Galileo’s optical illusion

Galilleo illusion

In this illusion, the white coloured square against the black background, appears to be larger than the black coloured square on the white background. In actual fact, they are the same size. Our response to light makes it difficult to see that these squares occupy exactly the same area. The Italian astronomer Galileo first made a similar observation when looking at the planets. He found that Venus looked far larger than Jupiter (since it was the brighter of the two planets). Despite this, at second glance, looking through a telescope it is obvious that Jupiter is clearly the largest of the two planets.

This illusion can be explained by light sensitive neurons. A recent study showed that when the electrical signals between neurons were recorded using electrodes,  the neurons sensitive to light object gave a disproportionately greater response than those neurons sensitive to dark things. The heightened activity of these light sensitive neurons explains why our attention is shifted to the right, and why the white square appears much larger. Scientists working on this research believe that these light sensitive cells are within the eye itself, rather than in the brain. These cells are responsible for changing our perception of the image we are viewing. Research into this area has also sparked interest in problems with vision, which could potentially be explained by the imbalance in activity of these neurons.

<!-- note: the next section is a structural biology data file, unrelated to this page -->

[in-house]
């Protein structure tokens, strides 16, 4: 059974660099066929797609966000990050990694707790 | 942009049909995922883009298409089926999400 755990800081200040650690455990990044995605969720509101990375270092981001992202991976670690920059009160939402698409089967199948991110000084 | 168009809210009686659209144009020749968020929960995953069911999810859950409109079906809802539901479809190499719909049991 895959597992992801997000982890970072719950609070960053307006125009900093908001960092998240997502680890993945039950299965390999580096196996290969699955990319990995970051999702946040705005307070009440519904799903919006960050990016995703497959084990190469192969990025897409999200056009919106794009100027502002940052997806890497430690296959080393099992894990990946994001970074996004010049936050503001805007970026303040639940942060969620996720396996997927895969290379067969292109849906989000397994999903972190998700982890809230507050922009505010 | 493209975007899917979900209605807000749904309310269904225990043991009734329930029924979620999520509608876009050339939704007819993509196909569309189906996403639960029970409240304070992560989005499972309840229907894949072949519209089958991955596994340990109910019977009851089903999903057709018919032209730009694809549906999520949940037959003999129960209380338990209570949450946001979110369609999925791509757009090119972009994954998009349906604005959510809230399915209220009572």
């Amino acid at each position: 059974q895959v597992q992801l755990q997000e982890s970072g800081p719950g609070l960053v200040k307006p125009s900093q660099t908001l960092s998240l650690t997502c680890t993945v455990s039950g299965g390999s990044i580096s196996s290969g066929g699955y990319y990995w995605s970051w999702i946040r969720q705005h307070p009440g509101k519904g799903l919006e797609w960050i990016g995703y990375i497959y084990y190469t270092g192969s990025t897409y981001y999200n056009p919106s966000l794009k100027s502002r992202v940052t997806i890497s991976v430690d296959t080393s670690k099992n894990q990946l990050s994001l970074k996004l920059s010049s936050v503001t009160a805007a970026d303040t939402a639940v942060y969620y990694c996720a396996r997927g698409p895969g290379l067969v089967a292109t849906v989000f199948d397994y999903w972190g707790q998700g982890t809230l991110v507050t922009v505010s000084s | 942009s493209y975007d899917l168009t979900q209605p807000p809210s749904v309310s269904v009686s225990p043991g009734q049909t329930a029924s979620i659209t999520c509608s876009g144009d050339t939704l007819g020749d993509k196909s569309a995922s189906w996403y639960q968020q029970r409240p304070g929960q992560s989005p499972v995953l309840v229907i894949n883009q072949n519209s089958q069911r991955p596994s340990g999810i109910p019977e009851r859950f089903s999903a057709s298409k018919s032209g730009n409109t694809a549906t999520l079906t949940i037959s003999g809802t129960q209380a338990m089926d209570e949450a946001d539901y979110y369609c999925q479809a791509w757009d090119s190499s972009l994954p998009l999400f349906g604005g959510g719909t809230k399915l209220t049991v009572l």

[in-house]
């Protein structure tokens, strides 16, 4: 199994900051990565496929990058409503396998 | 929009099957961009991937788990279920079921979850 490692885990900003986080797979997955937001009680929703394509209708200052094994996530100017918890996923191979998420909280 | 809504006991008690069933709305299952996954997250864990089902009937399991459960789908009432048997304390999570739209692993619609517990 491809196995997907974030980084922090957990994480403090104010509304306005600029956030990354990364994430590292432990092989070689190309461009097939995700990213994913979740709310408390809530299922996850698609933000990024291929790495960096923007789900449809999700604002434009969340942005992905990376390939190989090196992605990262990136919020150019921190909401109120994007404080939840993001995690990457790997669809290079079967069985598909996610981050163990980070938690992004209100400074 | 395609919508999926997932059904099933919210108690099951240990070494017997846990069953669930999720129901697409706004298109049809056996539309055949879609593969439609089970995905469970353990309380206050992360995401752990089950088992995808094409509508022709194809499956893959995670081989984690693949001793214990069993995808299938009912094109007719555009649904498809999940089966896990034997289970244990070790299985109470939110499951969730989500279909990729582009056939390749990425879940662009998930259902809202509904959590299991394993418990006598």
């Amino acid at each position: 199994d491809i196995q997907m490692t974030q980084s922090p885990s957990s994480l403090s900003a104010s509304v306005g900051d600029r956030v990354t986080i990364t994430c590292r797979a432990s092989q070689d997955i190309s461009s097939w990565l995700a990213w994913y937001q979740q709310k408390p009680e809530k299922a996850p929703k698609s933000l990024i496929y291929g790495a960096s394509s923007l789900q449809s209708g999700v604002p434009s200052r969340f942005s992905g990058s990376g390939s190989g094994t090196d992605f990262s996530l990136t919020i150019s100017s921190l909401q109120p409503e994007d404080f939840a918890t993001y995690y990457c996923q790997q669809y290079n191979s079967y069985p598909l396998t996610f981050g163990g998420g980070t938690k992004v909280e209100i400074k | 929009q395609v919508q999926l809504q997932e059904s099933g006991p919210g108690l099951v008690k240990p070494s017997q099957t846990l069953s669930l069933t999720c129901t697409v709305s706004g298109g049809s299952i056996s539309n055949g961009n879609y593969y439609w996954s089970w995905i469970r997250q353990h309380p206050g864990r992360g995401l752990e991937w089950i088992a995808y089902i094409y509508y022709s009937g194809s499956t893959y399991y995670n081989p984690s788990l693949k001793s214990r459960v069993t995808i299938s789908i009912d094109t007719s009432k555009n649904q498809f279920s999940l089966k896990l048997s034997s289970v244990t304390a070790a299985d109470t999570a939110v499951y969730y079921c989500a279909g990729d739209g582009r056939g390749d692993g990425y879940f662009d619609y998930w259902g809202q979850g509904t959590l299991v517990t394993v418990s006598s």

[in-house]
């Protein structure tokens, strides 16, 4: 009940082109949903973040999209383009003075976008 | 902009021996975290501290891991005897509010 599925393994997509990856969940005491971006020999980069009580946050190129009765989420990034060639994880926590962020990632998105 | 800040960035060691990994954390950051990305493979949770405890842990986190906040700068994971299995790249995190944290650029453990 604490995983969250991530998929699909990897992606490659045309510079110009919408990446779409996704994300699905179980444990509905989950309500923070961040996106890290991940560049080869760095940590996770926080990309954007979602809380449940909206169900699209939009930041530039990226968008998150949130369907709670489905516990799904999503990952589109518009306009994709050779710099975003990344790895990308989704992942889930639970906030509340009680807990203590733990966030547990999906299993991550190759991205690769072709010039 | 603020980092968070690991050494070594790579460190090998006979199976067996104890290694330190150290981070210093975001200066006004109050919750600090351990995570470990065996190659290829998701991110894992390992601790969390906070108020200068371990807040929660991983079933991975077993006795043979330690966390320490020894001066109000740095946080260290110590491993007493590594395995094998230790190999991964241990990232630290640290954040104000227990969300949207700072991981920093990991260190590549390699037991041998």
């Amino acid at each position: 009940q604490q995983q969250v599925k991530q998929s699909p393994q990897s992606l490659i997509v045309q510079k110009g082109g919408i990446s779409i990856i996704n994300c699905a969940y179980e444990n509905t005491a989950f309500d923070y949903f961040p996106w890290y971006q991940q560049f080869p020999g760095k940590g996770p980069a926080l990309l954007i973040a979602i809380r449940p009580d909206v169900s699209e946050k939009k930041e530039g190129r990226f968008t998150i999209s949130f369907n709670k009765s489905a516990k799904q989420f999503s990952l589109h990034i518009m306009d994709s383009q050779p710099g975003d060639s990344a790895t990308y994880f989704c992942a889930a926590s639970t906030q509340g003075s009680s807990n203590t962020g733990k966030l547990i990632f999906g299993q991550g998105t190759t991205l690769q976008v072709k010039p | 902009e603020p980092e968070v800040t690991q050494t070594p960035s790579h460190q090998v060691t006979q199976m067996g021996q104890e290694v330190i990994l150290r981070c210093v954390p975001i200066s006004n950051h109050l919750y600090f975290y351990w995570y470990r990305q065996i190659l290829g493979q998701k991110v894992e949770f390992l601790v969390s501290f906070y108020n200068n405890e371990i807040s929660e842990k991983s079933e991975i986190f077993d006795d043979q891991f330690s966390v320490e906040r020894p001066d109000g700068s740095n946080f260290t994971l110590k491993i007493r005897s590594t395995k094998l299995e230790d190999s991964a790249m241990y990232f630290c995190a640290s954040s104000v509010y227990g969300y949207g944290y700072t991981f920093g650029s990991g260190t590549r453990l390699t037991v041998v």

With regard to our visual system, this optical illusion tells us that under different conditions, things can be perceived much differently. It also tells us that sometimes our eyes and our brain are not always in complete agreement! What is interesting about this illusion is that the observed effect can  be essential for survival (particularly for predators in the wild).


One response to “Galileo’s optical illusion”

  1. Swathi Srinivasan says:

    This optical illusion is actually one of my personal favorites. You did a really great job explaining it too!

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